NEW YORK — For many legacy retailers, online sales still make up only a tiny fraction of their overall sales haul.
And yet it’s a much different story at HSNI, the parent company of the HSN home-shopping network as well as brands such as Garnet Hill. E-commerce sales constitute 53 percent of the its total haul now, and an unusually large share of those purchases — 42 percent — are made on mobile devices.
In an interview here at the National Retail Federation’s Big Show, a trade event that attracts swarms of industry professionals, HSNI chief executive Mindy Grossman explained the approach that her company has taken for its digital transformation.
“What I’ve been saying to people is, you need to think about mobile as your new flagship. It’s the place everybody goes to first,” Grossman said. “So when somebody wakes up, they’re going to check the weather, they’re going to check their email. What is going to make them check with you? And it can’t just be, ‘I’m going to give you 30 [percent] off.’”
That’s why HSN has been working to engage customers with other kinds of digital-centric offerings. If you just bought some Wolfgang Puck cookware, HSN might send you a recipe idea that uses your new gear. In September, its Frontgate and Ballard Designs brands launched an augmented-reality experience in which shoppers could use the camera on their smartphone or tablet to capture a room in their home and then virtually try out furniture from an assortment of about 1,000 pieces.
HSN also plans to add regular programming to Facebook Live that might have a different vibe than the segments customers are used to seeing on TV.
Still, HSNI’s digital growth has not been enough to make for smooth sailing for the company in recent months. Its profit nose-dived in the most recent quarter, in part because it divested two businesses but also because it was having trouble connecting with shoppers.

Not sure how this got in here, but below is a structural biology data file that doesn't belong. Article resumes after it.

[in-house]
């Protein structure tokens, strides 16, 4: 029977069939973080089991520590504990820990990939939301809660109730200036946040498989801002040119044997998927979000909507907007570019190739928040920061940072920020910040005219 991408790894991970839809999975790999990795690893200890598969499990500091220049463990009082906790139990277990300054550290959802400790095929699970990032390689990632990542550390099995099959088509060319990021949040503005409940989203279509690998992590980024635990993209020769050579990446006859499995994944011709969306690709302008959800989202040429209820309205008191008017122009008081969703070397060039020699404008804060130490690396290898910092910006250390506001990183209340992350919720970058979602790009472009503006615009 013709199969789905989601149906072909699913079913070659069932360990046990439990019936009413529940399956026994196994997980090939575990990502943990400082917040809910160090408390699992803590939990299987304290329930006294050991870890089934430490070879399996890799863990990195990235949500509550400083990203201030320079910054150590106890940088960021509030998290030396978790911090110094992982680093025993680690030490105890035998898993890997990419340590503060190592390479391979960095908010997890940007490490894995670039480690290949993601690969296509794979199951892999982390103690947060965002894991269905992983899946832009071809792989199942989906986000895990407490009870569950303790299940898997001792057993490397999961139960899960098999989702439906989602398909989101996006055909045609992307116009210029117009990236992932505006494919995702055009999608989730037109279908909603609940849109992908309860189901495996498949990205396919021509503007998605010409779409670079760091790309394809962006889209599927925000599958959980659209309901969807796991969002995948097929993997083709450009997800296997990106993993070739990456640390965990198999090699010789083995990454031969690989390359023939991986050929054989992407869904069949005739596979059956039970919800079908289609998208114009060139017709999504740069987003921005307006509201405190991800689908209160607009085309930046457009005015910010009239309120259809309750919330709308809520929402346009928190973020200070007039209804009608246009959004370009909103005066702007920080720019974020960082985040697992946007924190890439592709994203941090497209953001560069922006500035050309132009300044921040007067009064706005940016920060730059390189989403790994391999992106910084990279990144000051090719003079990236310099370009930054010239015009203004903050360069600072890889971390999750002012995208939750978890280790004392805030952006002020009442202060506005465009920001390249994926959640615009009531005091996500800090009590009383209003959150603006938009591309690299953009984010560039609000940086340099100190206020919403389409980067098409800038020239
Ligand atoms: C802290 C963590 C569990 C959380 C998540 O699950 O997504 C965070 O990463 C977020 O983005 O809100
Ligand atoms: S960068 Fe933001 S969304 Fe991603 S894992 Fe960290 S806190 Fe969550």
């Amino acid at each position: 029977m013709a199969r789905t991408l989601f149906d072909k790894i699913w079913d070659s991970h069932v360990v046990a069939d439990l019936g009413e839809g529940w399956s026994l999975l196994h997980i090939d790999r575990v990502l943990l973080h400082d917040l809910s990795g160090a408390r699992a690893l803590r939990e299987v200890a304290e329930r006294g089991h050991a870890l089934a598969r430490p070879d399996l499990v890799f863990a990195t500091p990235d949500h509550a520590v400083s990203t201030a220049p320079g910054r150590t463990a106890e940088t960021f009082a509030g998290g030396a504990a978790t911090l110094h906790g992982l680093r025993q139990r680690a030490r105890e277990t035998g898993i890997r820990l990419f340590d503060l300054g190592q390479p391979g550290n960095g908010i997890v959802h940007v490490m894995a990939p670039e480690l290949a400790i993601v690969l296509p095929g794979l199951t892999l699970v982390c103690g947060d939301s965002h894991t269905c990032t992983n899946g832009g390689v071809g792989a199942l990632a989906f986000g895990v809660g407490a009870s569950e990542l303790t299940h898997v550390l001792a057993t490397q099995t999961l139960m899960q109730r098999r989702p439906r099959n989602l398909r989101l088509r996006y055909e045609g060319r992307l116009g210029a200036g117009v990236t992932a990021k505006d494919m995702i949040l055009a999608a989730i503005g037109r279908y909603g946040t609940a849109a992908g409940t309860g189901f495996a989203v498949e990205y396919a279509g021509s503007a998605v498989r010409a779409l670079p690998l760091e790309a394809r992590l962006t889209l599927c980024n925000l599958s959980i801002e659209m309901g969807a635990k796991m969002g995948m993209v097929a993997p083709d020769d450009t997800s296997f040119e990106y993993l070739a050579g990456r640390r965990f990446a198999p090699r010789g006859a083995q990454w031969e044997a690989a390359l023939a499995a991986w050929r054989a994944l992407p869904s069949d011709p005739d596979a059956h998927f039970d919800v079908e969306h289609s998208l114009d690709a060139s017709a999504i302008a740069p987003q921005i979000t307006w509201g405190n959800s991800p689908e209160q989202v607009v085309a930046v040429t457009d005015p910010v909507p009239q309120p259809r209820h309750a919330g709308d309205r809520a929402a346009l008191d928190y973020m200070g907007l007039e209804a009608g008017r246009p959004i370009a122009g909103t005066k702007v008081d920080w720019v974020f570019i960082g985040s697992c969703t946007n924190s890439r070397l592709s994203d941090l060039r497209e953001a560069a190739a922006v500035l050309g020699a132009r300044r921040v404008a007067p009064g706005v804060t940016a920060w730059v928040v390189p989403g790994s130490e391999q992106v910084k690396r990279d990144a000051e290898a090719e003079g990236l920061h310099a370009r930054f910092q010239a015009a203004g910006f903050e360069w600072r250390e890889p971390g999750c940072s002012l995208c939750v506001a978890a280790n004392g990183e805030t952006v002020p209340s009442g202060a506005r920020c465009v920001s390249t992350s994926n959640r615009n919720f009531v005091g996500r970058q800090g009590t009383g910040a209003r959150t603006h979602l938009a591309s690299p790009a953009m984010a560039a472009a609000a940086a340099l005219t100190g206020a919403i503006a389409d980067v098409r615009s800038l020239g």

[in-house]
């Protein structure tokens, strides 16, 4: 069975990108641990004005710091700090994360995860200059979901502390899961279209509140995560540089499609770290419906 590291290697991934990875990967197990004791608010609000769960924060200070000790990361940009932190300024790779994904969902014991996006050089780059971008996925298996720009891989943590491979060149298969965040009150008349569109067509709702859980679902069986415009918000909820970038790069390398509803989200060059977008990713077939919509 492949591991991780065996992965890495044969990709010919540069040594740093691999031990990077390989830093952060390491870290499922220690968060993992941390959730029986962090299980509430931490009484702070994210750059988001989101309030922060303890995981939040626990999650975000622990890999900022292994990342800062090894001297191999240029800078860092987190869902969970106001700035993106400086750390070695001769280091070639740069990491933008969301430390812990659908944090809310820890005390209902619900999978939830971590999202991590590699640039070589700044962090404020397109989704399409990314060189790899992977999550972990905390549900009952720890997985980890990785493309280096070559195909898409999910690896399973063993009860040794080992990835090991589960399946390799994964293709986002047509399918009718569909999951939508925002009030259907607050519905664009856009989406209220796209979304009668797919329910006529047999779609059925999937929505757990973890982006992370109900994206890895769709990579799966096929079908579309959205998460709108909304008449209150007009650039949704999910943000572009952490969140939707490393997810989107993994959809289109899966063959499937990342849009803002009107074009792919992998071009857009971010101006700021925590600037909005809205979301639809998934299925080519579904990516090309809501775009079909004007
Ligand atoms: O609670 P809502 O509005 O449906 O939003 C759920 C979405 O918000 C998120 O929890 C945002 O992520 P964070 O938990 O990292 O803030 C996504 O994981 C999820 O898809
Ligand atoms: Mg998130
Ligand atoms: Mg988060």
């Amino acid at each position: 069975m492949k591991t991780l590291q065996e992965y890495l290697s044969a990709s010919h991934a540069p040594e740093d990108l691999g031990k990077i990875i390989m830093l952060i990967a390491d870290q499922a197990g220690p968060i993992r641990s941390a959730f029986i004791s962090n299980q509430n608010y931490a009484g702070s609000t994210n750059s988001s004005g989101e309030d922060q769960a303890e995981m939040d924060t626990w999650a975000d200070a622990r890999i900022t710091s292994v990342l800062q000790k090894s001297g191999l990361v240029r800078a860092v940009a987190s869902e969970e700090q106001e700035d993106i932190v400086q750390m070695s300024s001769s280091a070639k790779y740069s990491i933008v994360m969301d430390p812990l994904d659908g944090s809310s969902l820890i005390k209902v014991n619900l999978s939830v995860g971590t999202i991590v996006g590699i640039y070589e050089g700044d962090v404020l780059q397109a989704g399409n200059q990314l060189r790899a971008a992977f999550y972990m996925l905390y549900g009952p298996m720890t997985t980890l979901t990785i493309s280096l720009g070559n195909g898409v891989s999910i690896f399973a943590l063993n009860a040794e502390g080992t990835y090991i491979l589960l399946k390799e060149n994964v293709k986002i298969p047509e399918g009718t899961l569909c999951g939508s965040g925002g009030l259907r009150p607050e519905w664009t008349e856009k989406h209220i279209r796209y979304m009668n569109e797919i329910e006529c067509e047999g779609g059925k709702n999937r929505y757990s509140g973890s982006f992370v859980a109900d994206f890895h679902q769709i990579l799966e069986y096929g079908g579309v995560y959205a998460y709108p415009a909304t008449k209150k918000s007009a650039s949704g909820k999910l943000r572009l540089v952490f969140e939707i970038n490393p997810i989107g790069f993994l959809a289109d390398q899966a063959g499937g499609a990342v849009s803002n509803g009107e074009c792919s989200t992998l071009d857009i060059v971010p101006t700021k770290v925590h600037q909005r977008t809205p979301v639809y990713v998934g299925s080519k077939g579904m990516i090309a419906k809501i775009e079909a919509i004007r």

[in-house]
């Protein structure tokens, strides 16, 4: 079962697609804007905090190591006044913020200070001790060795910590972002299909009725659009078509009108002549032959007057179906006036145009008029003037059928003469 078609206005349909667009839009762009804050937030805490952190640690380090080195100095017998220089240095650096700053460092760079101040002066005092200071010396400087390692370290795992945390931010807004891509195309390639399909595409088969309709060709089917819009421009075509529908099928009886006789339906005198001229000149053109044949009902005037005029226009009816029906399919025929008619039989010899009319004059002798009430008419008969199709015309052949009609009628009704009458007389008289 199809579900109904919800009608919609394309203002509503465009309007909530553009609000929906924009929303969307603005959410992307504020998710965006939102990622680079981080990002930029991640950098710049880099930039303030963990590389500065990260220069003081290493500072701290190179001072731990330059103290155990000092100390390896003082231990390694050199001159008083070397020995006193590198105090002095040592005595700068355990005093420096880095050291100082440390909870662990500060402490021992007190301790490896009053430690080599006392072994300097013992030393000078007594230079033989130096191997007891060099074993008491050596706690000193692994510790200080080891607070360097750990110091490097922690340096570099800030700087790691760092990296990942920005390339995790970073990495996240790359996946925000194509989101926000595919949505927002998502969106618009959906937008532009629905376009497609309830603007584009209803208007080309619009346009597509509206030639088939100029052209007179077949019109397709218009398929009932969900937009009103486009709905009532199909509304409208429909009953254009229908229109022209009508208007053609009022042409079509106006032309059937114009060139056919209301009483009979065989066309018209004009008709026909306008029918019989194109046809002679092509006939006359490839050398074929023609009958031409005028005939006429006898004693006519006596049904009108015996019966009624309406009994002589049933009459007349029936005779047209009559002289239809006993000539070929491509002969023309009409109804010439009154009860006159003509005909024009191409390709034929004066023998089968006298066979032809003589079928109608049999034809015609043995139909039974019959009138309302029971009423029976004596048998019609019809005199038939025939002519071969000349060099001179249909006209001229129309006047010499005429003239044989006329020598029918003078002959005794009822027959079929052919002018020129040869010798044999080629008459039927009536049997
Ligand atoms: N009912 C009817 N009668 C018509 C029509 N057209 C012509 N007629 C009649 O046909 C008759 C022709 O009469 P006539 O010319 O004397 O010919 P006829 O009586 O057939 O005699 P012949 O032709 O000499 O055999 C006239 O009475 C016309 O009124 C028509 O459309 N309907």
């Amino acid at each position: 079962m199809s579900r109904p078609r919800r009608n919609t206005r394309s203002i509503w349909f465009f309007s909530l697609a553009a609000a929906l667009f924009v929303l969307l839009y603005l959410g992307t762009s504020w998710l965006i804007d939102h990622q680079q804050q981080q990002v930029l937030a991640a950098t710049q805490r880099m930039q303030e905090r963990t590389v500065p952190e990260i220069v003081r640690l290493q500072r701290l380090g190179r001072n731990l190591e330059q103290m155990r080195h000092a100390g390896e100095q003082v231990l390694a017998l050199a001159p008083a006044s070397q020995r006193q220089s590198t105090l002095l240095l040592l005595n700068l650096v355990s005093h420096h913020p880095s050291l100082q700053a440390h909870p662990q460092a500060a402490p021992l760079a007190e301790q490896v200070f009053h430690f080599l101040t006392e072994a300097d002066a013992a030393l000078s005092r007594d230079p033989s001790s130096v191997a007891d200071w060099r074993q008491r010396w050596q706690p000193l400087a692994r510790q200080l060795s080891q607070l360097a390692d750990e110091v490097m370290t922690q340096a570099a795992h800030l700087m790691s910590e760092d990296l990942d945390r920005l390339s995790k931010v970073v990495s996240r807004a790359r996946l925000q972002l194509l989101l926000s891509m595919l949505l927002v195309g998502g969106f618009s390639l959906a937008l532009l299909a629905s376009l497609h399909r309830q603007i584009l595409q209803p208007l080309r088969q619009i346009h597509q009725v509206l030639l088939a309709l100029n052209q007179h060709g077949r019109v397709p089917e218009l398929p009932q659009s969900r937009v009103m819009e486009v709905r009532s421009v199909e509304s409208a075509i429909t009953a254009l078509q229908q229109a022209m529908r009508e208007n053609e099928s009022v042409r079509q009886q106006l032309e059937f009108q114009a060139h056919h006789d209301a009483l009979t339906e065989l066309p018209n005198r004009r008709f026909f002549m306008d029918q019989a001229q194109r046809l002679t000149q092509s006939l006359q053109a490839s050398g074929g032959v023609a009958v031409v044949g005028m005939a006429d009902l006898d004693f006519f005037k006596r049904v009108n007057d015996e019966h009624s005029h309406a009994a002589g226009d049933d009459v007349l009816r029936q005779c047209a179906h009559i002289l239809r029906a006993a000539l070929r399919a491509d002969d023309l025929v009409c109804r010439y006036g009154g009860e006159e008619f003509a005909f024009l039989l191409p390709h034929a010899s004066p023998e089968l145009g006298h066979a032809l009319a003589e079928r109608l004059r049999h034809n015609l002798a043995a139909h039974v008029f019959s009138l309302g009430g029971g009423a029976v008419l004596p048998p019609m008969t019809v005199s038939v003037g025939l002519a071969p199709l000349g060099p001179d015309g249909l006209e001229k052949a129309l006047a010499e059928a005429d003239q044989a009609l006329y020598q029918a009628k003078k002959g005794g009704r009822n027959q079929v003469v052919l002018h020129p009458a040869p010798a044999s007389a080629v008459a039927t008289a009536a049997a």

In the corporate division comprised of the HSN channel and website, sales slipped in areas such as fitness and electronics. Speaking with investors earlier this year, executives said this was because consumers in August and September were often flipping their TVs to the Olympics and to coverage of the contentious presidential election.
In other words, even though the economy is relatively strong, they believed the political uncertainty was weighing on consumers’ minds — and their shopping patterns.
“2016 was a very both disruptive and frenetic year,” Grossman said on Tuesday. “If you think about a business where uncertainty is an anathema, it’s around consumer spending and it’s around retail. So I think that certainly had an impact in our world,” Grossman said Tuesday.
Grossman was named chairwoman of the National Retail Federation this week, so she’s looking at these issues not only with an eye toward her own company, but the retail industry overall.
“As much as I do believe we’re in a better place than we were, let’s call it, pre-election, I still think that there are uncertainties,” Grossman said.
As it looks to engage more shoppers in 2017, HSNI will be taking a variety of tacks. For its live programming, the HSN channel aims to offer more broadcasts from outside the studio, such as a recent segment with motivational speaker Tony Robbins at his Palm Beach home. It will soon be airing segments from Nashville and from a movie set, Grossman said.
Elsewhere in the portfolio, the company plans to further test how brick-and-mortar stores might create fresh revenue streams. Its Frontgate furnishings brand, which started as a catalogue business, is set to open a major flagship store outside Dallas. While it already has a small number of physical stores, the Dallas location — with its wine bar and concierge — will serve as a key test of how the concept translates into physical retailing.
One thing you won’t see HSNI do? A major ramp-up of promotions and discounts to catch shoppers’ eyes.
“It’s kind of the needle in their arm,” Grossman said of promotions. “And I would say this fourth quarter was one of the most promotional environments I’ve seen.”
That doesn’t mean HSN won’t offer some deals and specials.
But, Grossman said, shoppers “want to feel that, no matter what the product, they’re getting value for what they’re buying. Now, what does value mean? Value can mean a price. Value can mean exclusivity. Value can mean I can’t get it anywhere else and this is really something I want.”
That’s why when the HSN channel celebrates its 40th anniversary later this year, Grossman is encouraging her team to think first about securing compelling products and experiences.
“The ultimate goal is to give somebody something that they didn’t know they wanted,” Grossman said, “but once they saw it, they had to have it.”